Luigi Comencini (1916-2007) was an Italian director mainly known for his successful comedies like Till Marriage Do Us Part (1975). And Tutti a Casa, restored for the centenary of his birth seems to start off in a lighthearted manner. But soon, the narrative takes a very serious turn, when Lieutenant Innoncenzi (Sordi) and his men try to return home, instead of joning the German soldiers on 8th of September 1943, Armistice Day as Italy surrenders to the Allies Forces, but is thwarted by German troops, who kept on fighting,
The Germans start killing their former allies, if they do not fight on with them, and bring the war to the civilian population, who they suspect to hide partisans. One by one, Innocenzi’s man are slaughtered by the Germans: helping a Jewish girl to escape; hiding an American soldier and being shot in crossfire; doing slave labour for the Germans. Finally, Innocenzi is left alone, and is ready to fight with the partisans, firing the first shots in anger of the film.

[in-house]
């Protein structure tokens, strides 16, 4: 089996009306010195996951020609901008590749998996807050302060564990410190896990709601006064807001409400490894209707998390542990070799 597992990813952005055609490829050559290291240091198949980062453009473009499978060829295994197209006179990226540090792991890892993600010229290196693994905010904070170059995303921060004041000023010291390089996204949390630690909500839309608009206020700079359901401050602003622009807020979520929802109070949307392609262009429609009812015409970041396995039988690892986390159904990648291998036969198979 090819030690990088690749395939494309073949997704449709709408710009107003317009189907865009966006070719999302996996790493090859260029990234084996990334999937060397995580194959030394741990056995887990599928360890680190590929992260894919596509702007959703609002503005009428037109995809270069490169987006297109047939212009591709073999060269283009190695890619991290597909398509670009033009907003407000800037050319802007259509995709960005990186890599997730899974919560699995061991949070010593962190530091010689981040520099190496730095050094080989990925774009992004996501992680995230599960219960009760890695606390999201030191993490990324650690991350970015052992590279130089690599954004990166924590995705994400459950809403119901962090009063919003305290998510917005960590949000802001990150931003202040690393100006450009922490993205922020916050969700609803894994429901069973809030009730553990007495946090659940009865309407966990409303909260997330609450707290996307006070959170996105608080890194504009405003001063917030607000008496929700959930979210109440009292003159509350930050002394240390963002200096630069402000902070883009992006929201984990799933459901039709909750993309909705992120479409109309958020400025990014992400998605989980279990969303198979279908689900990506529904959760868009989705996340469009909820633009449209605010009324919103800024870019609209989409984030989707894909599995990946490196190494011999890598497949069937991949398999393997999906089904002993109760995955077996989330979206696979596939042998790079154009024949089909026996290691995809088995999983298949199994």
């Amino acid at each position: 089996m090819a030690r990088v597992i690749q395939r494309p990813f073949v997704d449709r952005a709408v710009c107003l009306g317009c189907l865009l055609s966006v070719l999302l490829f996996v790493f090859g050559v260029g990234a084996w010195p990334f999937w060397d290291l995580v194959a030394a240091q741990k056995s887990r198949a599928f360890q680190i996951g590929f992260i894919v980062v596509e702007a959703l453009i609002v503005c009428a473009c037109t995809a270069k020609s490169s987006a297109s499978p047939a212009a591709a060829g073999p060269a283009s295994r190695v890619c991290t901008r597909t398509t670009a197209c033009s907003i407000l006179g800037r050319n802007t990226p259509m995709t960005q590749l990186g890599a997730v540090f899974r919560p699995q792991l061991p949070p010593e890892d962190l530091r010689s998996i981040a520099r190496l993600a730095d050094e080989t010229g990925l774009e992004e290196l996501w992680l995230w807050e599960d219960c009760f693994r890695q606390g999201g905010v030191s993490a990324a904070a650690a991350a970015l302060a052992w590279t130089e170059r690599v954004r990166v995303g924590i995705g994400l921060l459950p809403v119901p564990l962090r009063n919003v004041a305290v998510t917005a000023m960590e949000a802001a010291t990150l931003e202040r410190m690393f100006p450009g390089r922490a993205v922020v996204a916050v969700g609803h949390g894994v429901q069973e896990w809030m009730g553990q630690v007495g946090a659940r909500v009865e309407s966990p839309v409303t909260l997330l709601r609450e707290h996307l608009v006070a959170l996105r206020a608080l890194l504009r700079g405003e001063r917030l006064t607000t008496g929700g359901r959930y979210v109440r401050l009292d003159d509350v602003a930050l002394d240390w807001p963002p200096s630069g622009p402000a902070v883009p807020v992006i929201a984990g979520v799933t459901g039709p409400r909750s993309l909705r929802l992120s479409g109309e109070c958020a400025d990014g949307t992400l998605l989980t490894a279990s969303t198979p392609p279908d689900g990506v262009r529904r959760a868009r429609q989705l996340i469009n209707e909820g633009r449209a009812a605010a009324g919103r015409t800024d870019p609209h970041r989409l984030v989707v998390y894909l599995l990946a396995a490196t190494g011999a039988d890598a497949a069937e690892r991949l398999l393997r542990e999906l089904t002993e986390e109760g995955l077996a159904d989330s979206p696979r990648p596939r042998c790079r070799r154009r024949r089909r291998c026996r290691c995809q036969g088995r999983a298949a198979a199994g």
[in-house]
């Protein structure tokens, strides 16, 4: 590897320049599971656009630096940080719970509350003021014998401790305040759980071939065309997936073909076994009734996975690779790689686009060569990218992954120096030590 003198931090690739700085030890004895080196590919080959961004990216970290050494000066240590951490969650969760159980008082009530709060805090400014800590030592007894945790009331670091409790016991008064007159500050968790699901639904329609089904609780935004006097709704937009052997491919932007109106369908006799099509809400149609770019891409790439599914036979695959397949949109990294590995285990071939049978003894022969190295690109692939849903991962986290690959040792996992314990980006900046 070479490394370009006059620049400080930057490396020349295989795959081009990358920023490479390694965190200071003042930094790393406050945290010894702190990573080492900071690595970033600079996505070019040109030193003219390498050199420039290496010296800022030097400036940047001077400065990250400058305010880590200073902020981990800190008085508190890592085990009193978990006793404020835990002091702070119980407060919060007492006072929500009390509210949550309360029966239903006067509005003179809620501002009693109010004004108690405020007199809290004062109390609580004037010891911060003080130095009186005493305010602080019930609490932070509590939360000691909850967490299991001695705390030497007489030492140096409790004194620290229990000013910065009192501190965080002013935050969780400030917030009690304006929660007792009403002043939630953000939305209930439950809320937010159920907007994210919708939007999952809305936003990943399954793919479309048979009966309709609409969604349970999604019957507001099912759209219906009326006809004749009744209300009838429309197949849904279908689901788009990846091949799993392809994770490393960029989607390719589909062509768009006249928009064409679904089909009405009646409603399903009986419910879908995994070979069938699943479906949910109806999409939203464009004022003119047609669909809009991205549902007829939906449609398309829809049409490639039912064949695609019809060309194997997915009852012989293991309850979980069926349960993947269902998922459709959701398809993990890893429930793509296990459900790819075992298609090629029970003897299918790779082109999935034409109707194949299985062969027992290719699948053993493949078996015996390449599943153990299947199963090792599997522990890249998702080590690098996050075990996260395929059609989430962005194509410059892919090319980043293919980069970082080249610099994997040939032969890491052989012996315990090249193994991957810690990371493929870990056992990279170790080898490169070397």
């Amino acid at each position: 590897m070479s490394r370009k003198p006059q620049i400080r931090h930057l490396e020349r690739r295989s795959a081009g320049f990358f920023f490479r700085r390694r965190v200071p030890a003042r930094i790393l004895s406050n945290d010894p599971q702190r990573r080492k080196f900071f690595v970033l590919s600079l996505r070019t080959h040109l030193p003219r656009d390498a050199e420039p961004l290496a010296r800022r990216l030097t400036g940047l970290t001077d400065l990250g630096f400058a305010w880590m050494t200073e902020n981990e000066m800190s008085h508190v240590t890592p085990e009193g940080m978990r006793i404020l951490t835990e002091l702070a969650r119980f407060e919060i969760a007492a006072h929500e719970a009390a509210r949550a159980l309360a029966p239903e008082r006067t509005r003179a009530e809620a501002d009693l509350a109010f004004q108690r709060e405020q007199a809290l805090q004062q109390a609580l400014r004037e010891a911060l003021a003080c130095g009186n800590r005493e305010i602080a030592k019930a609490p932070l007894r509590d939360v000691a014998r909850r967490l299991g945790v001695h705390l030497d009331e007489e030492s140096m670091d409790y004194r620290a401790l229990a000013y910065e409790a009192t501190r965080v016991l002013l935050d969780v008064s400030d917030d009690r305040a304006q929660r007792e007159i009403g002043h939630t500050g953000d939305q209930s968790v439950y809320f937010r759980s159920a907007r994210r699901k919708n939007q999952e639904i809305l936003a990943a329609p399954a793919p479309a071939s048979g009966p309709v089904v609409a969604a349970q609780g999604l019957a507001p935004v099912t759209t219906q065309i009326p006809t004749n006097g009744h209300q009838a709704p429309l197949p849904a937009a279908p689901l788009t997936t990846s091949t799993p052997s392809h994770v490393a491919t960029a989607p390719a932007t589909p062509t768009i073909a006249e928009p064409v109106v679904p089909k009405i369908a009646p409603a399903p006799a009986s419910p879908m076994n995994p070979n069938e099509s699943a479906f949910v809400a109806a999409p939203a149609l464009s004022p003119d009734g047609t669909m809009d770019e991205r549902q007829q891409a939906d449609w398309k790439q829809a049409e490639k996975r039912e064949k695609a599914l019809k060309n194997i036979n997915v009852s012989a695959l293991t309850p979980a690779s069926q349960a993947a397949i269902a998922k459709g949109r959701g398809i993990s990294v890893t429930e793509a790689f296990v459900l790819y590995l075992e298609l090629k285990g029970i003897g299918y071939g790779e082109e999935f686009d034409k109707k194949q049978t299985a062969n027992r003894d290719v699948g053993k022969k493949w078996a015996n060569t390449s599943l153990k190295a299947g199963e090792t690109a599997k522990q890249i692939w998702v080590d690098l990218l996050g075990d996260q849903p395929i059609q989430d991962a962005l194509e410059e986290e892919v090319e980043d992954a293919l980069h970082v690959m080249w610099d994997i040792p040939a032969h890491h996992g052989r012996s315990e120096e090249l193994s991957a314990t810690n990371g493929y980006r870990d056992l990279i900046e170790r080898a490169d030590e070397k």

Comencini here addresses certain taboos in Italy, where post-war history saw the country only as victims of the Nazis, never as their collaborators. But Tutti a Casa is anything but a war film, it is a humane portrait of pacifists who do not want fight on either side, but just want to return to their families. Italians were unable to see the moral dilemma of Italy becoming the accomplices of Nazi ideology after four years of war,- even if it was just by silent consent. Tutti a Casa is a humanist masterpiece, directed by a master craftsman. AS
VENICE CLASSICS | VENICE FILM FESTIVAL UNTIL 10 SEPTEMBER 2016